According to the ''History of Ming'', thirty percent of the 16th century wokou were Japanese and seventy percent were ethnic Chinese. In attempts to centralize political control, the Ming Dynasty enacted trade bans with the consensus being that "unrestricted trade would lead to chaos".Mann, C. C. (2011). ''1493: Uncovering the new world Columbus created''. Vintage. With maritime trade outlawed, China's navy was reduced and, as a result, they were unable to combat increased smuggling which led to wokou control over the southeastern coast. Although wokou means "Japanese pirates", major wokou groups in the 16th century were led by Chinese traders whose livelihoods were halted by the Ming trade bans. Because of the extent of corruption in the Ming court, many Chinese officials actually had relations with the pirates and benefited from the piracy, making it difficult for central authorities to control. Two well known Chinese military figures involved in the combating of Wokou were Qi Jiguang and Yu Dayou. Yu Dayou was a general of the Ming dynasty who was assigned to defend the coast against the Japanese pirates. In 1553, a young man named Qi Jiguang became Assistant Regional Military Commissioner of the Ming dynasty and was assigned to "punish the bandits and guard the people" which meant taking on the Japanese pirates attacking the Ming east coast. At that time, he was only twenty-six years old. On the eve of the next year he was promoted to full Commissioner in Zhejiang because of his successes. The wokou even made it into the Philippines before their extermination in the 1600s. Aparri in the Philippines, which is located in Northern Luzon, was established as pirate city-state under the patronage of the Wokou. The area around Aparri was the site of the 1582 Cagayan battles between Japanese pirates and Spanish soldiers.
General Archive of the Indies, Council of the Indies, 339,L.1,F.286V-287R. Order to send men to the Philippines from Mexico, 14th June 1583
The wokou were not only limited to Aparri. The pirate-warlord Limahong attempted and failed to invade Manila and afterwards set up a temporary pirate state in Caboloan (Pangasinan) before he was expelled by the Spanish.


Controversy over identity


Attacks by the ''wokou''. Fourteenth-century painting The identity of the wokou is subject to some debate, with various theories about the ethnic makeup and national origin of the pirates. Professor Takeo Tanaka of University of Tokyo proposed in 1966 that the early wokou were Koreans living on these outlying islands. In the ''Annals of the Joseon Dynasty'', the compiled section for King Sejong relates that a vassal named Yi Sun-mong (, 1386–1449) told his monarch "I hear that in the late Goryeo kingdom period, Wokou roaming (our country) and the peasants could not withstand them. However only 1 or 2 (out of 10) were caused by (real) Japanese. Some of our peasants imitatively wore Japanese clothing, formed a group and caused trouble... in order to stop all evils, there is nothing more urgent than the ''Hopae'' (personal identification system)". However, Yi did not live during the Goryeo dynasty, and was likely relating rumor or legend as opposed to solid documented evidence. Moreover, the thrust of Yi's speech concentrates on how national security was deteriorating and how it required special attention; it is possible he made use of unreliable information to support his point. Yi's assertion is therefore not highly valued as a source for wokou by other researchers.Murai, Shōsuke, ''Chūsei wajinden'' (Iwanami, 1993) () The chronicle ''Goryeosa'' records 529 wokou raids during the 1223–1392 period, but mentions the "fake Japanese" only 3 times. The current prevailing theory is that of Shōsuke Murai, who demonstrated in 1988 that the early wokou came from multiple ethnic groups rather than one singular nation. Murai wrote that the ''wokou'' were "marginal men" living in politically unstable areas without national allegiances, akin to the Zomia thesis. Supporters of this theory point out that one of the early ''wokou'' leaders, Ajibaldo, was variously claimed by period sources to be Mongolian, Japanese, Korean, and an "islander"; his name is apparently Korean and Mongolian in origin.Barbara Seyock. "Pirates and Traders". In ''Trade and Transfer Across the East Asian "Mediterranean"'', Otto Harrassowitz Verlag, 2005. p. 95.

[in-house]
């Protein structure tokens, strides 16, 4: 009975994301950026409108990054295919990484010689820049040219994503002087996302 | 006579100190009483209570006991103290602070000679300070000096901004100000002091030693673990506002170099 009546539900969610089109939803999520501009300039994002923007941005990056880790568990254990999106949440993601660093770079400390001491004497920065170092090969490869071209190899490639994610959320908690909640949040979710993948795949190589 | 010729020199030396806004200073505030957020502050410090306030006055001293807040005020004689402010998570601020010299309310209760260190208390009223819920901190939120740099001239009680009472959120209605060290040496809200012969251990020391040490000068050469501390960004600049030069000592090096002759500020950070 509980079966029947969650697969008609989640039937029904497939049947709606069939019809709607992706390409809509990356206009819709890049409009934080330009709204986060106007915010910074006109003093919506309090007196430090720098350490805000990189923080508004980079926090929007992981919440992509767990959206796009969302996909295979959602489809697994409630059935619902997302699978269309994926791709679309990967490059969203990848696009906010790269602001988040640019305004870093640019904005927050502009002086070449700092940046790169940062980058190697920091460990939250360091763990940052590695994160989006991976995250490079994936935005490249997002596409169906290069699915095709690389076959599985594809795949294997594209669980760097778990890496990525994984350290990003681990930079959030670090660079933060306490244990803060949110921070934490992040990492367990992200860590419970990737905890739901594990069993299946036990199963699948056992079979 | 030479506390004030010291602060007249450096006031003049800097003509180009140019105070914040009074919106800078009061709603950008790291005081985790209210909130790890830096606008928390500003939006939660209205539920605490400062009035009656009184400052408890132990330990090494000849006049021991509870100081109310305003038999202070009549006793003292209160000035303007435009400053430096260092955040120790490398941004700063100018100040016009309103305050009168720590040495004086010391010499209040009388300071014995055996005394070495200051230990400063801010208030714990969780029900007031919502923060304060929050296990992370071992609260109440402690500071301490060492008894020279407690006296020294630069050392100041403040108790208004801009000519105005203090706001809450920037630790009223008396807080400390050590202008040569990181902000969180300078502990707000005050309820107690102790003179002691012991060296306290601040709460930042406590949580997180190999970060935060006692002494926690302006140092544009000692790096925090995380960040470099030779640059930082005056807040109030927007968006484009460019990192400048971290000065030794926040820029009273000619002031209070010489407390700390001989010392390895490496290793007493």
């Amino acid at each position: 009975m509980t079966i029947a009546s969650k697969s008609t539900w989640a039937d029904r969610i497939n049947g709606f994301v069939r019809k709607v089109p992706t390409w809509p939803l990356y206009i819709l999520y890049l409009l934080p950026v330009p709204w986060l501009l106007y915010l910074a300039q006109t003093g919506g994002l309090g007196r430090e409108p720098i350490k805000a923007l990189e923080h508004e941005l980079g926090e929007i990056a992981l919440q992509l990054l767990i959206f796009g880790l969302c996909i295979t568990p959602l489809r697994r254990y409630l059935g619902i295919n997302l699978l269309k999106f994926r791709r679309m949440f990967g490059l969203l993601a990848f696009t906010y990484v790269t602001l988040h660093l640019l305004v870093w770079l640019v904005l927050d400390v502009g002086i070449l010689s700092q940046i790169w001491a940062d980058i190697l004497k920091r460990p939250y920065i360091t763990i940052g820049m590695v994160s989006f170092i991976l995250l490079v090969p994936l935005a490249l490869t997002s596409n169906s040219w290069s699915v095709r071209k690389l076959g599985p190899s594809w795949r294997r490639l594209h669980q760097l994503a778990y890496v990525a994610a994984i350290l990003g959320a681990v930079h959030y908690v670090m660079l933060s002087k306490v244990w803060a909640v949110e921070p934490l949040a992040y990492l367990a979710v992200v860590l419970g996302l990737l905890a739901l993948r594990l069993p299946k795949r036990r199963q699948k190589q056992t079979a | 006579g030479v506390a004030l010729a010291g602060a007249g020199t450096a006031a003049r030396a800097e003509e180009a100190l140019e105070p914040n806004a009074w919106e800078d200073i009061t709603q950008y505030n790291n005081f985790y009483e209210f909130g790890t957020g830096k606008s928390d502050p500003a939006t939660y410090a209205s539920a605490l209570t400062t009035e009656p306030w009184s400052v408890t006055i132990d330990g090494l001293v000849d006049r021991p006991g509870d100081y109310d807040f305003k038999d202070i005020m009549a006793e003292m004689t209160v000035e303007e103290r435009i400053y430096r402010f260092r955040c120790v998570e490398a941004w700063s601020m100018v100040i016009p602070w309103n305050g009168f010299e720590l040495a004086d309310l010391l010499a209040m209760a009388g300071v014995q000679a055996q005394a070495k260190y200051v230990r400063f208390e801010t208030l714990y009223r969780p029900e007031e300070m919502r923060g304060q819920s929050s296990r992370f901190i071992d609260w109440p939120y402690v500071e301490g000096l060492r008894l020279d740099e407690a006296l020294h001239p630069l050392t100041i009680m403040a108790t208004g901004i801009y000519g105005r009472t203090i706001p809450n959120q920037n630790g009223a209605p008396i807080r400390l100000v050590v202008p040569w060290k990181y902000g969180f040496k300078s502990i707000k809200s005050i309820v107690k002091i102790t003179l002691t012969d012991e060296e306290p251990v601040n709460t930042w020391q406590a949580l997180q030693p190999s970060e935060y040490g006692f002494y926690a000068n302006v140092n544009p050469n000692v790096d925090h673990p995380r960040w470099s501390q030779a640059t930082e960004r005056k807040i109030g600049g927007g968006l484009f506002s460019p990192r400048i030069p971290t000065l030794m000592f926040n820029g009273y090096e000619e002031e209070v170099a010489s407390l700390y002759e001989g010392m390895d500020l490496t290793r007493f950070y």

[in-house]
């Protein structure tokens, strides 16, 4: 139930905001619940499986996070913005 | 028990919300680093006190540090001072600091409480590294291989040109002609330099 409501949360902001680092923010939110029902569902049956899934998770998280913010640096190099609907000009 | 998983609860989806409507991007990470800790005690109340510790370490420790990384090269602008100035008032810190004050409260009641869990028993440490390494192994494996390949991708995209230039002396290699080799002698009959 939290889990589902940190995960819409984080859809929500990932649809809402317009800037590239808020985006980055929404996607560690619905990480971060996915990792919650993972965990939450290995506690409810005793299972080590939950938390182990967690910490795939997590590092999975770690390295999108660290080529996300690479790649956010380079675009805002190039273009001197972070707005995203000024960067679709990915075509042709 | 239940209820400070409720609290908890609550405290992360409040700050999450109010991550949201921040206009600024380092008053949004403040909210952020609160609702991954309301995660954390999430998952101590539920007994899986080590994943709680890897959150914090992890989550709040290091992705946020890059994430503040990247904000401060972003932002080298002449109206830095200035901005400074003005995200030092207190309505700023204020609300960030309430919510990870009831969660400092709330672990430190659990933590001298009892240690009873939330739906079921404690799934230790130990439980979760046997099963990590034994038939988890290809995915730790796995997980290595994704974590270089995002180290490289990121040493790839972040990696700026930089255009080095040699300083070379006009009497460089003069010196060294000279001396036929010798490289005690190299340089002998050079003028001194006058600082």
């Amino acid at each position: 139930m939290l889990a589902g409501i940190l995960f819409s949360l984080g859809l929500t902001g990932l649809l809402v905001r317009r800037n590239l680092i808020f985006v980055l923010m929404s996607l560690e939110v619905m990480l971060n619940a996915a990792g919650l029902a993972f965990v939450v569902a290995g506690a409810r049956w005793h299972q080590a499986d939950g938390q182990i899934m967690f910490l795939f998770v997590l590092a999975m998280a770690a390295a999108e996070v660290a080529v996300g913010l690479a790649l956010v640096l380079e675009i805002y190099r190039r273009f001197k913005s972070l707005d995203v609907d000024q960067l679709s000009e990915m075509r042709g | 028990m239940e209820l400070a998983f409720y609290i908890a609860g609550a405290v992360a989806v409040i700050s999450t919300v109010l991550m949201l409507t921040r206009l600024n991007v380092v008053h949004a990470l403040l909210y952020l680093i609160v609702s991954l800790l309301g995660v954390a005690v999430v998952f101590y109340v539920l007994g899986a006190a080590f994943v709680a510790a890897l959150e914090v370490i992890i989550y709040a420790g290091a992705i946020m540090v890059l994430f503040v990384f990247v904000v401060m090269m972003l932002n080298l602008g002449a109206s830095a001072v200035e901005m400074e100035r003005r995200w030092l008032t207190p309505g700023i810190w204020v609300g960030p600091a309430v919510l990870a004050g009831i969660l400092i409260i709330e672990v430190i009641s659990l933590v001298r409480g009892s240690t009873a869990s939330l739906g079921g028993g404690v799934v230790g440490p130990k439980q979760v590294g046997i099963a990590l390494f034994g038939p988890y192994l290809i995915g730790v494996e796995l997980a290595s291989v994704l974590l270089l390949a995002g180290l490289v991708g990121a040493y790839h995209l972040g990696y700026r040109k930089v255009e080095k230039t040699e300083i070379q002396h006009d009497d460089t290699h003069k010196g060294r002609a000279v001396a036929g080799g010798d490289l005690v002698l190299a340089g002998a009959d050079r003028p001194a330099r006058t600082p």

See also

*Gihae Eastern Expedition *Limahong *Lin Daoqian *Piracy in the Strait of Malacca *Wang Zhi (pirate) *Thalassocracy *Pirates

Notes



References

Primary sources: *Hŭi-gyŏng Song, Shōsuke Murai. ''Rōshōdō Nihon kōroku : Chōsen shisetsu no mita chūsei Nihon (老松堂日本行錄 : 朝鮮使節の見た中世日本)'' Iwanami Shoten, Tōkyō, 1987. *Zheng Ruohui, ''Zhouhai Tubian'' (籌海図編) Secondary sources: *Boxer, C.R
“Piracy in the South China Sea”
''History Today'', XXX, 12 (December), pp. 40–44. * (Includes an English translation of Galeote Pereira's report and Gaspar da Cruz' book, with C.R. Boxer's comments) * * *So, Kwan-wai. ''Japanese Piracy in Ming China During the sixteenth Century''. Michigan State University Press, East Lansing, 1975. *Turnbull, Stephen "Samurai: The World of the Warrior" Osprey Publishing, Oxford, 2003, pp. 155–57. Mann, C. C. (2011). 1493: Uncovering the new world Columbus created. Vintage.161-163

External links


"Tribute and Trade"
KoreanHistoryProject.org {{Authority control Category:Piracy in the Pacific Ocean Category:Piracy in China Category:Anti-Japanese sentiment in China Category:Anti-Japanese sentiment in Korea Category:Japanese pirates Category:Ming dynasty Category:Naval history of China Category:Warfare of the Middle Ages Category:Medieval pirates Category:Military history of Korea